This is a follow up to a previous post, Why is this public?
Great music education is a partnership between classroom teachers, specialist teachers, professional performers and a host of other organisations, including those from the arts, charity and voluntary sectors.
The quote above is from page 3 of the government's "The Importance of Music", a National Plan for Music Education.
Reactions from some CWYM parents to the concerns I have raised have been along the lines of "fake news!", or "what does it matter if the rehearsals are secret?" "this is just admin, life's too short for that" or "stop criticising the Centre!".
My answers are:
- To the best of my knowledge, nothing in this blog is "fake news", and I have written evidence to back up everything I have said. With regard to whether cooperation between CWYM and other musical organisations has been good, I have written statements from several witnesses (which I supplied to the College) that in their view cooperation had been unsatisfactory over a long period of time. The email from CWYM to a school head of music refusing an advance request for help when one of six (!) extra rehearsals clashed with a weekday school concert provides clear supporting evidence to back up what those witnesses told me. Note that there has been no denial from the College that that email is genuine. Notice also that, even today, the CWYM website still instructs parents and children that the rehearsal schedules are secret (http://www.cwym-music.com/wyo-membership-guidelines.html still says "Members will be informed of a following season’s concert dates by email each summer, and then regularly throughout a season on the WYO schedules (for WYO members and families only) and by email"). This is 13 months after a senior member of staff at the College told me in writing that he/she expected the schedules to be published.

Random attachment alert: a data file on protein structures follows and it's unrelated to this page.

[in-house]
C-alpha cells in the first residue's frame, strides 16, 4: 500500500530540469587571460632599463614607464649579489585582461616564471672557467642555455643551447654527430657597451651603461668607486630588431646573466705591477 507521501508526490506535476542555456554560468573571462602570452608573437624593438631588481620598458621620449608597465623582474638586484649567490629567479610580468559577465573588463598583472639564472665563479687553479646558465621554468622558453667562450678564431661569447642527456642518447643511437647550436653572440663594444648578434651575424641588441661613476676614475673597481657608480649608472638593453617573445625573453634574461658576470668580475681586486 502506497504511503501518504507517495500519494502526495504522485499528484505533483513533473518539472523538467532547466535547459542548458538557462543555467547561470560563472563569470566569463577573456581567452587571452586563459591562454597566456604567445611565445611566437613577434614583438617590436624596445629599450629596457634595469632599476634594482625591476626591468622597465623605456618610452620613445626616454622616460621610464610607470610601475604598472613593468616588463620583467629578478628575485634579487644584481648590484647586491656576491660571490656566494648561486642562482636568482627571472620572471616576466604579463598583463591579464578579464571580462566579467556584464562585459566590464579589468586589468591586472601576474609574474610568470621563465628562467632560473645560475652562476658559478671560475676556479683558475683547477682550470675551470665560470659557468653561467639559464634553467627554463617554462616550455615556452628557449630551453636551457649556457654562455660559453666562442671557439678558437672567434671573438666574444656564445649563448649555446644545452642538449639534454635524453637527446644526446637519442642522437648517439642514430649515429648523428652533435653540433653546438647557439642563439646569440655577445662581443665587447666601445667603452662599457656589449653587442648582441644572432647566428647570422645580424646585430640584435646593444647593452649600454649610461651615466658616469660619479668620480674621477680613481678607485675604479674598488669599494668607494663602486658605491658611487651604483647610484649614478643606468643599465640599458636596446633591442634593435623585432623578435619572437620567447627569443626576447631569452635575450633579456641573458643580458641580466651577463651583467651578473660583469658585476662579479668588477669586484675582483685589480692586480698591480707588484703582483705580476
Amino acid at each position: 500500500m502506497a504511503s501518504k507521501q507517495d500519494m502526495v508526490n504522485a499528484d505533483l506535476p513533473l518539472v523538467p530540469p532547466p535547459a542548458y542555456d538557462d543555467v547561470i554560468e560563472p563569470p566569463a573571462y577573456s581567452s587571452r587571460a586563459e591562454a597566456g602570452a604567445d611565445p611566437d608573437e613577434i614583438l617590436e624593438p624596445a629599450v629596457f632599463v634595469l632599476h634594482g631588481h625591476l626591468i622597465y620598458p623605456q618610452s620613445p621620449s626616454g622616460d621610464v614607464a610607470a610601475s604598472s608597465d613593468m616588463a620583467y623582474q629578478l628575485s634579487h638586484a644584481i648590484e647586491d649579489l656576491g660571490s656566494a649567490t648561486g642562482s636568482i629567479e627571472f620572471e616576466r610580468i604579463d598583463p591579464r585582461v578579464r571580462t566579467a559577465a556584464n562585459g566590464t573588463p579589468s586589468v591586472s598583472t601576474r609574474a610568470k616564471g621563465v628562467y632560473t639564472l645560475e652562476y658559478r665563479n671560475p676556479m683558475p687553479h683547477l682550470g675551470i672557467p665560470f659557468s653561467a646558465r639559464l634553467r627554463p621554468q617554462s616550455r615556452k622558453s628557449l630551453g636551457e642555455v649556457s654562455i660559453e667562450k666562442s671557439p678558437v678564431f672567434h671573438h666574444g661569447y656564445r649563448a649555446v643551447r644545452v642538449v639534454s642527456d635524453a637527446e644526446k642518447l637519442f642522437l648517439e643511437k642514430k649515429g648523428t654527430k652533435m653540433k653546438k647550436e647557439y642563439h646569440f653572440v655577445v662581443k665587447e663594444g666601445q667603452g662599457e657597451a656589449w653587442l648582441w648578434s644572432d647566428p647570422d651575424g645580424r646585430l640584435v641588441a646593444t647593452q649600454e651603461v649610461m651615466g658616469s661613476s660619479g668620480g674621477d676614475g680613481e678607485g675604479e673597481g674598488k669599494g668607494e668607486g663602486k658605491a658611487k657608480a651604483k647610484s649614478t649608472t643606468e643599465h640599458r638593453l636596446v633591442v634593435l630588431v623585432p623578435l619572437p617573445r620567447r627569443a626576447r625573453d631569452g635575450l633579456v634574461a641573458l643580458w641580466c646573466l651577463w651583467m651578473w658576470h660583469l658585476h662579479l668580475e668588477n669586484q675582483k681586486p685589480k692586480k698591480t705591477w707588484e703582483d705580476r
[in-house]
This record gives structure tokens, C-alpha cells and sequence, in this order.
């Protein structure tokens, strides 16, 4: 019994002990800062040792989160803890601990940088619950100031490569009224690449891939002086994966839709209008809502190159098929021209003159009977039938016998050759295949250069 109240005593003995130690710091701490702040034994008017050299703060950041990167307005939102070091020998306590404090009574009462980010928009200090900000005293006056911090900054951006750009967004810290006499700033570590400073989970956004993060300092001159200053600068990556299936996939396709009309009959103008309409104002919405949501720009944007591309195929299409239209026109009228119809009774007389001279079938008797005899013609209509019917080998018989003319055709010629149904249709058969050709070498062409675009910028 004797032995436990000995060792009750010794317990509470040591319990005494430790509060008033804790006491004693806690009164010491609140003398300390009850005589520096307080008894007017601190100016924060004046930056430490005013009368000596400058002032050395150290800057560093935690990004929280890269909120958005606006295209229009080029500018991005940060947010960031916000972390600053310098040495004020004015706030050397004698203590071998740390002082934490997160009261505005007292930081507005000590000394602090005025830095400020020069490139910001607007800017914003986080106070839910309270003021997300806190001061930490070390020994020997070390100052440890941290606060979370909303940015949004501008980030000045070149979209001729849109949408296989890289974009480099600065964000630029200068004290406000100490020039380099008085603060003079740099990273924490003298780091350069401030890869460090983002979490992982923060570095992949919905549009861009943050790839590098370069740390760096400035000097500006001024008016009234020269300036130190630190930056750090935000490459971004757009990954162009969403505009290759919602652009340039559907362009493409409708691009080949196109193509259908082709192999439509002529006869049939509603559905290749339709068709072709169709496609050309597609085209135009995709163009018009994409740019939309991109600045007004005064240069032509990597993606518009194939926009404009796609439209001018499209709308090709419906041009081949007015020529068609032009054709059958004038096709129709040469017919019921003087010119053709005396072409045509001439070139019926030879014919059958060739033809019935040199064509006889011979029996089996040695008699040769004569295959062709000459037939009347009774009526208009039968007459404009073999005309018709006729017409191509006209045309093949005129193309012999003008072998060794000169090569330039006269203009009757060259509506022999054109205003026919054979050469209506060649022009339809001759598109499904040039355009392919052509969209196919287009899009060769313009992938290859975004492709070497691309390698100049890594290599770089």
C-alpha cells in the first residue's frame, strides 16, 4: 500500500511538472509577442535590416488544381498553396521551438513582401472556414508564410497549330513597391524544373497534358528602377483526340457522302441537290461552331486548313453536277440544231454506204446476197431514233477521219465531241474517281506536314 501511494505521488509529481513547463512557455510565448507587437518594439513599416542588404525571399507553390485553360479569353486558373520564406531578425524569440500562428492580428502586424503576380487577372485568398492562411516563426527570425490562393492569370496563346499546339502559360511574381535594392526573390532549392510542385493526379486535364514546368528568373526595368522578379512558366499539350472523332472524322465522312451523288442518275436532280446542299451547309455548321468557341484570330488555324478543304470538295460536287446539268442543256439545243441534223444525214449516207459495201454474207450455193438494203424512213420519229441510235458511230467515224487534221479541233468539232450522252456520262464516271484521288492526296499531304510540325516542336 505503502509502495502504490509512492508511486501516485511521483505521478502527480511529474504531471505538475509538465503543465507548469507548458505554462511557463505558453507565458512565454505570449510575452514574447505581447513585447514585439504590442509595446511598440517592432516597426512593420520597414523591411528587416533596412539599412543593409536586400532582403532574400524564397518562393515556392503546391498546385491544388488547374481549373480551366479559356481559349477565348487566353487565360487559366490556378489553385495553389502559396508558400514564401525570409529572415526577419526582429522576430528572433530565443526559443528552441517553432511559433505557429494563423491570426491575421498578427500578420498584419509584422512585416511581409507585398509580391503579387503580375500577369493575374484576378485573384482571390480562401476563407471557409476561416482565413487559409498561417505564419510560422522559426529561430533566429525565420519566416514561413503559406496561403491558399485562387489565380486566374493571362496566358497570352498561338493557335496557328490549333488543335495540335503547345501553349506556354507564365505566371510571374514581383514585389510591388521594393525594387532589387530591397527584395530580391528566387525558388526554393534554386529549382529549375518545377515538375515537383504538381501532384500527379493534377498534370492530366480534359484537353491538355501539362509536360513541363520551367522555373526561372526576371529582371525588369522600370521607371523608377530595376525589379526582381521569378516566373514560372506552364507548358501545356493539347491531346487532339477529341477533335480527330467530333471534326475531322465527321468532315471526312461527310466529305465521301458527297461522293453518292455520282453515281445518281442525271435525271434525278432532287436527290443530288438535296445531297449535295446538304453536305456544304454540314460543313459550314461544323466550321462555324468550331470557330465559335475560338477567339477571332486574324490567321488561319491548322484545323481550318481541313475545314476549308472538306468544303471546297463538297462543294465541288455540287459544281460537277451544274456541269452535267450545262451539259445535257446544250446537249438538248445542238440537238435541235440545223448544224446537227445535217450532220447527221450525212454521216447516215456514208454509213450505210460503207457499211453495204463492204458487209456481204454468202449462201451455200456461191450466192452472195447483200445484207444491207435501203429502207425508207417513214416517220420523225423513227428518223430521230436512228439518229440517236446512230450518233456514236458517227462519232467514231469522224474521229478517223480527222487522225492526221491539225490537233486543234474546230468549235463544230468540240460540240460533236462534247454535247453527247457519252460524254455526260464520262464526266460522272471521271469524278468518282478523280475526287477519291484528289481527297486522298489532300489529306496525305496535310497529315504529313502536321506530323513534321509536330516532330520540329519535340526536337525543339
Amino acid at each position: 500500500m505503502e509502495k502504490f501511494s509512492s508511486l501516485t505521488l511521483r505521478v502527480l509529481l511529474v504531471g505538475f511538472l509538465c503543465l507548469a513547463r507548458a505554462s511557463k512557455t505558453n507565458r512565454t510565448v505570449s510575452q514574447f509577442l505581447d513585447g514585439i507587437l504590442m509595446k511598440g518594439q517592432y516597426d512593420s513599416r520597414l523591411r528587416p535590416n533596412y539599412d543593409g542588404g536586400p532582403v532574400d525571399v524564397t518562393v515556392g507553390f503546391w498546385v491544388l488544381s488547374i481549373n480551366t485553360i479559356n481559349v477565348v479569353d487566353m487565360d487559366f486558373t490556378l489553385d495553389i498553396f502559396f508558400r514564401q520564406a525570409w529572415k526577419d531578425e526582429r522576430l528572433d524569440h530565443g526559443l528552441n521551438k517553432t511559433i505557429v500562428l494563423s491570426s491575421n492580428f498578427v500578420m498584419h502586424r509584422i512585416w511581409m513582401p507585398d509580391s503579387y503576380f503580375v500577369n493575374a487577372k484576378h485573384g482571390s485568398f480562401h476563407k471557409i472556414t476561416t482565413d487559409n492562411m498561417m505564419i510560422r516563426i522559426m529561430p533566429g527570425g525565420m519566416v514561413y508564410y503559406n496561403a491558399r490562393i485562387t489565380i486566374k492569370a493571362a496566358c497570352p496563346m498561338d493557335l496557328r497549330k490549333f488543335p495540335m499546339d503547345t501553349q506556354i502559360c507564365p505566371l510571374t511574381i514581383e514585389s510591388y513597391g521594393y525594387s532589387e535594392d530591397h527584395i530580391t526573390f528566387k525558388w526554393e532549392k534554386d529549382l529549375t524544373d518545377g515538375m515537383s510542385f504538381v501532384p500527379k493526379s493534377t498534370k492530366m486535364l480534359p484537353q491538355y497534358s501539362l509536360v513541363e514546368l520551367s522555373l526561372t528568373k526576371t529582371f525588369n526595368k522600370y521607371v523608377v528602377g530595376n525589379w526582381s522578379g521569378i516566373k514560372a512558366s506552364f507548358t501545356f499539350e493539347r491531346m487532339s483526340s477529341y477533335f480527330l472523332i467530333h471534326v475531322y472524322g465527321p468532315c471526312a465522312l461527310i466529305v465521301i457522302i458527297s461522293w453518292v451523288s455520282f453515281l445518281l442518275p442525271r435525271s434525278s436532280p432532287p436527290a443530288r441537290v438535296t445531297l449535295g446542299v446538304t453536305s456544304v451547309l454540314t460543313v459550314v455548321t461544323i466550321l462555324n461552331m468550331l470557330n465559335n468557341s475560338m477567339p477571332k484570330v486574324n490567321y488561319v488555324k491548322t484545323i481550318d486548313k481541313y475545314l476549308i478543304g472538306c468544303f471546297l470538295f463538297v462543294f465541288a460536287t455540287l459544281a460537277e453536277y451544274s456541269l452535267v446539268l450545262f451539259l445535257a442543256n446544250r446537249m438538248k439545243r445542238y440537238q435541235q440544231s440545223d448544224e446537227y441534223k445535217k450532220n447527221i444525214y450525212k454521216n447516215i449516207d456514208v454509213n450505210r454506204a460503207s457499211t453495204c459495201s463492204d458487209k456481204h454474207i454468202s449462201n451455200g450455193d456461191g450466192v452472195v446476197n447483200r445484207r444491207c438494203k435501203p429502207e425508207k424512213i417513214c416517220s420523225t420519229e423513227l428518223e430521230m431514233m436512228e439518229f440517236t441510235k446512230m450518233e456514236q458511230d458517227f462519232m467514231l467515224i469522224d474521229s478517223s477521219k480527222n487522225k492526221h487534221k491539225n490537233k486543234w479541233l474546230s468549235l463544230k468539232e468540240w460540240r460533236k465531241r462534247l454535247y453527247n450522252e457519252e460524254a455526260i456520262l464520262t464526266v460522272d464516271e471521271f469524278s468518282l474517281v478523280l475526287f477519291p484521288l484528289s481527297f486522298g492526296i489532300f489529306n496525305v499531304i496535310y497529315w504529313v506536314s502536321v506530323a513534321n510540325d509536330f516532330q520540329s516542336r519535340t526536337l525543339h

- To the follow up questions, "so what if they are secret?" "so what if cooperation is poor?" my reply is: isn't that a rather selfish attitude? At a minimum, the likely absence of key players at key times seems to have caused significant stress to some other teachers/ensemble leaders, who have a difficult enough job as it is. Overall the impact on those other musical organisations seems to have been harmful, as indeed one might logically expect it to be. In any case, the College claims to want to work harmoniously with other community organisations. Indeed as a publicly funded body and a charity doesn't it have a duty to do so? How does secrecy and a lack of cooperation comply with the importance of working in partnership referred to in the quote at the start of this post? In the absence of any valid counter to arguments such as these, if someone were still to say "so what?" then I think their views of right and wrong and mine differ enormously. I believe most CWYM parents would agree that music teaching plays an important part in schools (see here for my thoughts on this).